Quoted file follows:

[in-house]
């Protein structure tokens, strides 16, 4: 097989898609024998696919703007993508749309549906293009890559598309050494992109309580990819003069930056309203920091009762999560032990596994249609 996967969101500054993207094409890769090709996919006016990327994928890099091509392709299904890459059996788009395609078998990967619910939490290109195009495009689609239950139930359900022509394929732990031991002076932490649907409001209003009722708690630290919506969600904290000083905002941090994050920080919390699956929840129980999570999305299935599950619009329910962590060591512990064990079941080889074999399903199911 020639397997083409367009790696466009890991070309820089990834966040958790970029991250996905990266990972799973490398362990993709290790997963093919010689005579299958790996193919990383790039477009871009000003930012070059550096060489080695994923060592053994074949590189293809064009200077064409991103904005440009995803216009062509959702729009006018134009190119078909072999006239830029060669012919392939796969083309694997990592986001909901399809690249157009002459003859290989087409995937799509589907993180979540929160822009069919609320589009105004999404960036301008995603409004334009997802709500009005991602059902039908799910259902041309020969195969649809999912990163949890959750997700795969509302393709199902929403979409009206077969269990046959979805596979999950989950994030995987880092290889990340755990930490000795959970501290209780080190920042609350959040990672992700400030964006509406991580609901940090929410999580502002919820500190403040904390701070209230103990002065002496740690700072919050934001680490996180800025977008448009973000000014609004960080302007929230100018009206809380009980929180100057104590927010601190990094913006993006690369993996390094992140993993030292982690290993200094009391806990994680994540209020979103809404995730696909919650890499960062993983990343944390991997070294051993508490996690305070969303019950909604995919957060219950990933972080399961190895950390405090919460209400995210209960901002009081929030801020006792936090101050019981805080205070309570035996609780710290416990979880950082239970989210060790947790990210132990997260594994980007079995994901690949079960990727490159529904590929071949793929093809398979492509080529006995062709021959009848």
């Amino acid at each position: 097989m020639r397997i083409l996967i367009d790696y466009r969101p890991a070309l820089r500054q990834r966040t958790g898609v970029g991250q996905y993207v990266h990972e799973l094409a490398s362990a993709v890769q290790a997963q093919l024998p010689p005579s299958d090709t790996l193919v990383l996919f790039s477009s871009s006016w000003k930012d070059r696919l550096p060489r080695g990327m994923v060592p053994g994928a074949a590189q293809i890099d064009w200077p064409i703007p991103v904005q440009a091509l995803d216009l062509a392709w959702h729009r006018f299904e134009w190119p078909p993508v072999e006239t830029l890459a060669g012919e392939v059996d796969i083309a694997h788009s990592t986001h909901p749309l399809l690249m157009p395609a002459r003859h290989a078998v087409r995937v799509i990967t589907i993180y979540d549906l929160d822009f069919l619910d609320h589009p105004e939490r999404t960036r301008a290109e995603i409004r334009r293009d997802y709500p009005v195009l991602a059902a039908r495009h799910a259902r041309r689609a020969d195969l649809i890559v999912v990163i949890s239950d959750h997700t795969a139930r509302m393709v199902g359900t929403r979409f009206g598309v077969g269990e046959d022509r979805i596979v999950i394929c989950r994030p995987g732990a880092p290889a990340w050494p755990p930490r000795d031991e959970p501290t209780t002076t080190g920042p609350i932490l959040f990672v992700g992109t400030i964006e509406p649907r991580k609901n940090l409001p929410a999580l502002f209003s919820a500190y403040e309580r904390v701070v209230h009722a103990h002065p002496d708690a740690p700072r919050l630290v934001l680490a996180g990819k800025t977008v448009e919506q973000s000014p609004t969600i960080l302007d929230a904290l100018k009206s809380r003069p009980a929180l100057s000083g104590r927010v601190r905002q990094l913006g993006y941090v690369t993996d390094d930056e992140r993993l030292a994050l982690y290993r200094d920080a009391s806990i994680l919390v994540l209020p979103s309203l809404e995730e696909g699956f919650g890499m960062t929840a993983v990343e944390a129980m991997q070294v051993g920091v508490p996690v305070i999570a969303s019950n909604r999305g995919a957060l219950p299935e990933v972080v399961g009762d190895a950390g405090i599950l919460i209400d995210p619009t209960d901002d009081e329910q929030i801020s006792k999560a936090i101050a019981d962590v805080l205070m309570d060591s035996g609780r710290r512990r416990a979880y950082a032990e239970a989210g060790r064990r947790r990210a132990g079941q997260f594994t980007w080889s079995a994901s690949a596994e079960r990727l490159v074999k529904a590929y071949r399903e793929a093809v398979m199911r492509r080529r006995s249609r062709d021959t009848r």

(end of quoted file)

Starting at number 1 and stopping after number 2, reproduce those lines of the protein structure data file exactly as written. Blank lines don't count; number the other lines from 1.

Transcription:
[in-house]
């Protein structure tokens, strides 16, 4: 097989898609024998696919703007993508749309549906293009890559598309050494992109309580990819003069930056309203920091009762999560032990596994249609 996967969101500054993207094409890769090709996919006016990327994928890099091509392709299904890459059996788009395609078998990967619910939490290109195009495009689609239950139930359900022509394929732990031991002076932490649907409001209003009722708690630290919506969600904290000083905002941090994050920080919390699956929840129980999570999305299935599950619009329910962590060591512990064990079941080889074999399903199911 020639397997083409367009790696466009890991070309820089990834966040958790970029991250996905990266990972799973490398362990993709290790997963093919010689005579299958790996193919990383790039477009871009000003930012070059550096060489080695994923060592053994074949590189293809064009200077064409991103904005440009995803216009062509959702729009006018134009190119078909072999006239830029060669012919392939796969083309694997990592986001909901399809690249157009002459003859290989087409995937799509589907993180979540929160822009069919609320589009105004999404960036301008995603409004334009997802709500009005991602059902039908799910259902041309020969195969649809999912990163949890959750997700795969509302393709199902929403979409009206077969269990046959979805596979999950989950994030995987880092290889990340755990930490000795959970501290209780080190920042609350959040990672992700400030964006509406991580609901940090929410999580502002919820500190403040904390701070209230103990002065002496740690700072919050934001680490996180800025977008448009973000000014609004960080302007929230100018009206809380009980929180100057104590927010601190990094913006993006690369993996390094992140993993030292982690290993200094009391806990994680994540209020979103809404995730696909919650890499960062993983990343944390991997070294051993508490996690305070969303019950909604995919957060219950990933972080399961190895950390405090919460209400995210209960901002009081929030801020006792936090101050019981805080205070309570035996609780710290416990979880950082239970989210060790947790990210132990997260594994980007079995994901690949079960990727490159529904590929071949793929093809398979492509080529006995062709021959009848």